Next week is my birthday and I want…The words are those of an eight year old but can easily be the thoughts of a thirty-eight year old. She’s just learned to be more polite. Natural feelings. We like being pampered and appreciated. We may be giving parents, neighbors, friends but on a birthday, it’s nice to receive. But then there are others, those rare few, who receive the most by giving. They don’t even realize how special they are and will casually send a message like the one below.
“Today is my birthday and I want to really celebrate by filling it with chessed and helping others. Please count me in for as many transports as possible today, my special day!”
This message was sent to Ezer Mizion’s Linked to Life, a whatsapp network offering rides to benefit the sick, delivers meds, pick up a lab sample etc etc.
Her coordinator complied and made it a very special birthday indeed. It began with taking volunteers to Hadassah Ein Kerem, a cancer patient to treatment, bringing food to the family of an oncology patient, and that was just for starters…
How blessed we are that these are our volunteers!
Another coordinator relates:
A resident of Rishon Letzion was walking down a hospital corridor to visit a relative when she passed by a woman crying in pain. She couldn’t simply walk by and so she called the phone number used by so many in Eretz Yisroel : Ezer Mizion. I asked her to put the woman on the line. Amid her tears, the woman explained that, having no one to advocate for her, she did not seem to be receiving the care that she needed. I had no way of knowing if that was really the case but the Ezer Mizion Medical Referral Department would be able to get to the bottom of it and so I referred the call to them.
The staff member who took on the case investigated in detail as if she had been a close family member. Result? The woman received the surgery she needed and is doing fine. The woman who had been visiting her relative followed the case and was open-mouthed at seeing how swiftly and how carefully and professionally the situation was handled, a situation that began with a simple phone call. She was so amazed that she called me again and asked how she could join the family (because it truly is a family). And so Ezer Mizion’s Linked to Life gained a new volunteer.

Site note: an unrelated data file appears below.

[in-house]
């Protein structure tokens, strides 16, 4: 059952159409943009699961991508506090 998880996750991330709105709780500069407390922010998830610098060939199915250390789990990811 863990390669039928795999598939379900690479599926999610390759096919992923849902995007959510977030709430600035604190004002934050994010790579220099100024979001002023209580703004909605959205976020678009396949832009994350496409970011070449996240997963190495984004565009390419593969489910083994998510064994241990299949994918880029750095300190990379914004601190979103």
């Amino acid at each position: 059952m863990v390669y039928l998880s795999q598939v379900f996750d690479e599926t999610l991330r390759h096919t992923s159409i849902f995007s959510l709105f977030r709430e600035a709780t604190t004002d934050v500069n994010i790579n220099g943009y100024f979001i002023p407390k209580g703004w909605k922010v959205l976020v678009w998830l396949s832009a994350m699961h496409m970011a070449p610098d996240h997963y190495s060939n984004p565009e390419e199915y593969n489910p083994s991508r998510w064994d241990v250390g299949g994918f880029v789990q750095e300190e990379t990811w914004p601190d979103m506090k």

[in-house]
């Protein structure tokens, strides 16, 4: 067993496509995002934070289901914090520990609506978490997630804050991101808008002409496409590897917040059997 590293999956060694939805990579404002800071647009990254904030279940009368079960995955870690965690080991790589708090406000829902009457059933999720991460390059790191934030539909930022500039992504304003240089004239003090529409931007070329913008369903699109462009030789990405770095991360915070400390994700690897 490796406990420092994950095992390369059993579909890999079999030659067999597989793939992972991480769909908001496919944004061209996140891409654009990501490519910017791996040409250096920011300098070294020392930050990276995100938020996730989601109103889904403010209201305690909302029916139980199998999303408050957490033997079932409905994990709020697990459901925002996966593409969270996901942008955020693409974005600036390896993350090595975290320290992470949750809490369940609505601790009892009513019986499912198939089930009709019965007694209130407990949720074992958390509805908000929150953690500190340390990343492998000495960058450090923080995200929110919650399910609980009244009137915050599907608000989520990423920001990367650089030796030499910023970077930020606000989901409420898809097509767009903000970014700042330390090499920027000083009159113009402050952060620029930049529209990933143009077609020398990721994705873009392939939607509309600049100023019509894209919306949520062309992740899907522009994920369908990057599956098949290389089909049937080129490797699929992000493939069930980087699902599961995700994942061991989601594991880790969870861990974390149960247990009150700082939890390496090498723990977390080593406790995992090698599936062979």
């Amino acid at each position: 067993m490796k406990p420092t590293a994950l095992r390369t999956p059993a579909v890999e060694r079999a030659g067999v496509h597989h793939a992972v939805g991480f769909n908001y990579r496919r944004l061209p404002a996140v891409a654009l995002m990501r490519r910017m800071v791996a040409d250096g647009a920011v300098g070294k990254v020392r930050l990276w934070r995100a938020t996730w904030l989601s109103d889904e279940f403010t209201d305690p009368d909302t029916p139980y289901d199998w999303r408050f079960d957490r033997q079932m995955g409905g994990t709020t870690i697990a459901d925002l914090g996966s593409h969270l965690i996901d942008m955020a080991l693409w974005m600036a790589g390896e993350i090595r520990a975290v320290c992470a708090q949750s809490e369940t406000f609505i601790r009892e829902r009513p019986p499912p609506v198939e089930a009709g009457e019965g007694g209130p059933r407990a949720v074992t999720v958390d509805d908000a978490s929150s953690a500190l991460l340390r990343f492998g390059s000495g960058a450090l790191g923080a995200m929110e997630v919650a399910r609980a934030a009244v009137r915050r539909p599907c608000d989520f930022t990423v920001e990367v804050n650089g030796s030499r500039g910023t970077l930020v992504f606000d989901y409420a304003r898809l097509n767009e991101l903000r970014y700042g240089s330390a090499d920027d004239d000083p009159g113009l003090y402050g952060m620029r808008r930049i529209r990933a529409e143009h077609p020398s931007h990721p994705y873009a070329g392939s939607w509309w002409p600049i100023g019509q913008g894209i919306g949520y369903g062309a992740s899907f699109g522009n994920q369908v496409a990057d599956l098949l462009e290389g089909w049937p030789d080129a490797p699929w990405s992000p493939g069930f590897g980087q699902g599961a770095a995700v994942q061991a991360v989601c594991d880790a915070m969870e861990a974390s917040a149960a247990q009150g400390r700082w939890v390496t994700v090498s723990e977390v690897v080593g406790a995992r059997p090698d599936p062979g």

Do you remember learning how to swim? In your panic, you may have tried to fight the water, thrashing about and soon finding that it didn’t work. ‘Relax,’ said the instructor. ‘Take slow strokes. Trust me. You can do it. True, it’s different. You’re not used to moving in water. But it really can be done. Just don’t fight it.
‘I had been fighting it,’ says Yaakov. ‘Not the water but something else. Something much more scary. And there was no instructor to encourage me. I was all alone, or so I thought, too terrified to face it. Too traumatized to seek help. The woman I had married, the mother of my children, had metamorphosed into …into. I couldn’t even say the word. I was fighting it, trying to make believe it wasn’t there. Then one day I did what i should have done months ago. I called Ezer Mizion’s Mental Health Division. They understood immediately. I felt validated. I felt supported. I was no longer alone. They opened my eyes and helped me understand that accepting the reality and ‘going from there’ is not only possible but the only option that will allow us to continue living our lives. “Thanks to Ezer Mizion, I started dealing with my situation, both on an individual basis and in a group framework. I received the tools and strength I needed in order to cope. To people who are in my position, I want to say: We did not choose these ‘gifts.’ Hashem chose them for us. He gives us the gifts and He also gives us the strength to deal with the situation. Whoever thinks he can escape reality and conceal it is mistaken. Ezer Mizion is my light in this saga. They help me achieve a better reality. They have shown me that it is possible to deal with my challenges in a better way.